The PS4 Pro and Scorpio have changed the traditional console cycle for the first time since the NES made video game consoles successful again. Sure we’ve seen constant ‘slim’ models and redesigns, but the visual processing power has always remained the same. The Pro and Scorpio are changing the game by adding 4K resolutions, HDR, and a few more luxury features to entice an upgrade from gamers searching for the cutting edge.
I currently own a PS4 Slim after trading my PS4 and $100 to Eb Games as part of a promotion they had. I did it purely for protection as I bought my first PS4 used and wanted to re-up the warranty. The Slim is fine, but doesn’t look as sleek with the pure matte finish and I find the new power button either inconsistent or confusing. However, I’m only interested in how long it will last, and historically, newer versions of consoles have fared well.
I have zero interest in the Pro however, and am fascinated at who is making the upgrade and how this will shape the console landscape moving forward. Here are my reasons.
1 – I don’t plan on getting a 4K tv
I love technology, but also love a great deal. For me, that usually means staying outside of the cutting edge, sometimes by quite a bit. I’d much rather put my money into a larger screen (or games/consoles) than gimmicks like 3D, clunky netflix interfaces, or 4K resolutions that are still lacking in content. In a few years 4K might be the norm, but the state of media right now feels more about accessibility than quality. We stream through content so quickly the business model is becoming more about quantity than quality.
I’ll always watch visually powerful pieces (Star Wars, Mad Max etc) in as good quality as I can, but for now at least, 4K is not beckoning to me.
I’d much rather put the extra cash into a new console or games instead of improving what is already great.
2 – Inconsistent performance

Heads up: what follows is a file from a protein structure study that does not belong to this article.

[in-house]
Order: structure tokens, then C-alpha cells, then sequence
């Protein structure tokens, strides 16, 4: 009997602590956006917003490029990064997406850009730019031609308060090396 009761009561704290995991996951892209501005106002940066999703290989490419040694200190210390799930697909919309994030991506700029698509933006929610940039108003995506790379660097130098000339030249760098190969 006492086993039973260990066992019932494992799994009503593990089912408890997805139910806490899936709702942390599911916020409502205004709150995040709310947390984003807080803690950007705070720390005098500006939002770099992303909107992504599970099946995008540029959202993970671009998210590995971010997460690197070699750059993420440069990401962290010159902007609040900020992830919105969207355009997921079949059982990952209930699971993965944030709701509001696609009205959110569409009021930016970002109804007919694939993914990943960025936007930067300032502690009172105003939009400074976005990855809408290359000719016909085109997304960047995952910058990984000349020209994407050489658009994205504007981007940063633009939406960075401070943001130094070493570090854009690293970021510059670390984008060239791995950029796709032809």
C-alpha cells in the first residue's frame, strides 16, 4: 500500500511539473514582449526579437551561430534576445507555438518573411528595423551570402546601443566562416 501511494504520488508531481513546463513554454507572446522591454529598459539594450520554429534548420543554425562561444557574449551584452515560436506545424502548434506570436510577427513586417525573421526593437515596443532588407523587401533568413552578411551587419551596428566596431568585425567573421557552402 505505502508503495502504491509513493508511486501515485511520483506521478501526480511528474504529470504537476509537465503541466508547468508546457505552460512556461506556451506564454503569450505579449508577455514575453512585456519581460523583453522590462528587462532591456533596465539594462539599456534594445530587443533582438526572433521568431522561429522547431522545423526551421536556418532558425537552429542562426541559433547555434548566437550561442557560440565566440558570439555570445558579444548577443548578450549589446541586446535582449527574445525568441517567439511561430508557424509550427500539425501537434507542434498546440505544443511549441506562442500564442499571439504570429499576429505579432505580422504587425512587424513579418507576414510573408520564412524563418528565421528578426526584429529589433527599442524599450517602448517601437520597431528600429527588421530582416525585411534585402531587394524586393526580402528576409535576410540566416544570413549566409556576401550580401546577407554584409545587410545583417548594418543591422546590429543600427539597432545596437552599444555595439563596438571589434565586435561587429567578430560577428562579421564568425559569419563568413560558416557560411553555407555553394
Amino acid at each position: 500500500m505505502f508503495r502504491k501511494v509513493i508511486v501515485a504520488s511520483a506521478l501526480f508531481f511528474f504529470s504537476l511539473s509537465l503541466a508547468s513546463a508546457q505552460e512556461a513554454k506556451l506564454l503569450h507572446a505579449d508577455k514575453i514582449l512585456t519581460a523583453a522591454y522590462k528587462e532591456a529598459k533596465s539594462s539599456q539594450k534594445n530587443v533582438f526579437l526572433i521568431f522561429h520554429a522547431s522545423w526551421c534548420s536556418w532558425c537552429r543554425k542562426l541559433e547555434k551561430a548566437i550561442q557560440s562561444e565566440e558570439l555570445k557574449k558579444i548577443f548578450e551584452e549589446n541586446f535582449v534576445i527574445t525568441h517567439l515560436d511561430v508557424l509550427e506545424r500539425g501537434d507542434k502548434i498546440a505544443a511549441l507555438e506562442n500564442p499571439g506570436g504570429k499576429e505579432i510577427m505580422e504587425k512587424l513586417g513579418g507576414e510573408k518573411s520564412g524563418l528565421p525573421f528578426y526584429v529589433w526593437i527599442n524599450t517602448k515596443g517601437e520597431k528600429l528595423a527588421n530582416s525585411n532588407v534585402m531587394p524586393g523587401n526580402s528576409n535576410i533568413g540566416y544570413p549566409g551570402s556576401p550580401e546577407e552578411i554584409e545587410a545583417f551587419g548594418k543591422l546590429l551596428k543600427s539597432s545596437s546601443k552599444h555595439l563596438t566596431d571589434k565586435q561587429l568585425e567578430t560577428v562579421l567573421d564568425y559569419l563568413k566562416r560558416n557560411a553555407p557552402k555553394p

The first batch of Pro-enabled games were unsurprisingly not impressive. Reports of Pro games running worse than vanilla was the worst kind of marketing. These were games already late in development that had Pro-features tacked on and it’s understandable they weren’t fully optimized. Games designed from the ground up with Pro in mind will obviously fare better, but the initial output has me extra cautious.
My biggest fear is a loss of over quality across all versions due to splitting precious development resources for multiple SKUs.
3 – Why not get an Xbox instead?
Like I already mentioned, I’d rather spend extra money on a new experience instead of a slightly upgraded one. Selling an old PS4 for a Pro is probably pretty close to just buying a new Xbox (or snagging a used one from someone getting a Scorpio!). I’d love to have access to a new roster of exclusives (Tacoma!), not to mention play online with A90sKids Lachlan and Matthew O that are currently on Team Green.
I made a satirical video awhile back as a PS4 super fan criticizing the Xbox controller, but after using it for a few months with my PC, I was shocked by how foreign the PS4 controller started to feel.
4 – Missing features
I view the Pro as a luxury model that made a few awkward compromises.
If I was creating the ultimate 4K media experience, I’m pretty sure I’d want a UHD Blu-Ray player at the center. Online is the future but great internet isn’t everywhere yet, and many gamers love collecting physical copies of their media. It looks great on a shelf and it always works.
The PS2 dominated because it was the first affordable DVD player. The PS3’s blu-ray player lost Sony hundreds of dollars per console sold but helped in the battle against HD-DVD.
5 – Wait-and-see
I’m trepidatious to see how this half-step will affect console generations moving forward. The PC market has dealt with incremental upgrades for decades but I find the reliable simplicity of consoles appealing. We’ve seen terribly optimized console ports already (PS3 Skyrim) but it’s been pretty smooth sailing for the most part. The day I read “basically unplayable on a non-Pro PS4 will be a angry day indeed”.